Trumpeter Don Ellis (1934-1978) led one of the most memorable big bands of all time; actually several of them. During 1965-1975, his orchestras blazed their own unusual path, becoming famous for their utilization of ridiculously complex time signatures (seven/four and nine/four were commonplace for those musicians), a mixture of acoustic and electronic instruments, and a crazy sense of humor. Milcho Leviev's musical career in the United States began when he emigrated from Bulgaria in 1971 to join Don Ellis' band. Leviev found the unusual time signatures to be second nature and he was featured on "Bulgarian Bulge."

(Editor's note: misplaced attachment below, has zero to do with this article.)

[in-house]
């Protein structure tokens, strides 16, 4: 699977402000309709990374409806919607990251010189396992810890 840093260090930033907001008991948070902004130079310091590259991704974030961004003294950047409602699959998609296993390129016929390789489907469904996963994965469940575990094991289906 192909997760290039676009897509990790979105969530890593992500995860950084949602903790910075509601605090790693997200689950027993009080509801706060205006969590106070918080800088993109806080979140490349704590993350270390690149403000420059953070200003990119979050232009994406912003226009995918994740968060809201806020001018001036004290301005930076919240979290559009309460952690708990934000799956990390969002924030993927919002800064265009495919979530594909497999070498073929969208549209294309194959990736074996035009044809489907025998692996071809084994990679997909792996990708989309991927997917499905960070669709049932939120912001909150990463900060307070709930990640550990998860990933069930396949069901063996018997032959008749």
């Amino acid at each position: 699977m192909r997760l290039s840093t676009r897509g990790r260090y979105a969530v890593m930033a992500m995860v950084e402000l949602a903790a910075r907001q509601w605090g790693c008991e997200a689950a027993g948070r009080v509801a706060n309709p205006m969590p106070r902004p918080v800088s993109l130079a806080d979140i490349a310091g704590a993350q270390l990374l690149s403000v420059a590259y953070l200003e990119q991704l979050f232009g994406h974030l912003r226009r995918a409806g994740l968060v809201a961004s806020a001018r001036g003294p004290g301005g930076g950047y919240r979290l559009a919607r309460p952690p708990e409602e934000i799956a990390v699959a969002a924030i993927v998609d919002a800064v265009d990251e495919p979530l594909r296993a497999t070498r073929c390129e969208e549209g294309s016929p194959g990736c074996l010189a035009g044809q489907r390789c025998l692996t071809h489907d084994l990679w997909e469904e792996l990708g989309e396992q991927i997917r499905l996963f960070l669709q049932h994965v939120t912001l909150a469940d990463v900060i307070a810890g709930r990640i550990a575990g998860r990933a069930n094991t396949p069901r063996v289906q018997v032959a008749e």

As an Australian, guitar virtuoso Tommy Emmanuel doesn't seem to be much bothered about musical categories. Is his music jazz, folk, bluegrass, new age? Depending on the track, it can be any one. Like his mentor, Chet Atkins, Emmanuel is simply a guitar player, and on Little by Little, a two-CD set, he sticks mostly to acoustic guitar, playing mostly originals, tunes that he has used in concert but not recorded before. He is also mostly solo, although the double-disc length allows him room to share space with guests including singers Pam Rose (on her co-composition "Haba Na Hava") and Anthony Snape (on the folk-rock "Willie's Shades"). Among the covers are two versions of "Moon River," one with a bass countermelody, the other with an Emmanuel vocal, Carole King's "Tapestry," Atkins' "Mountains of Illinois," and "The Tennessee Waltz." Emmanuel plays fast runs, slows down for delicate passages, and adds harmonics on tunes that evoke players including Will Ackerman and John Fahey. He also likes folk-pop; "Papa George" needs only a James Taylor vocal to fit into that category. But Little by Little is a tour de force by a musician who usually leaves categories behind.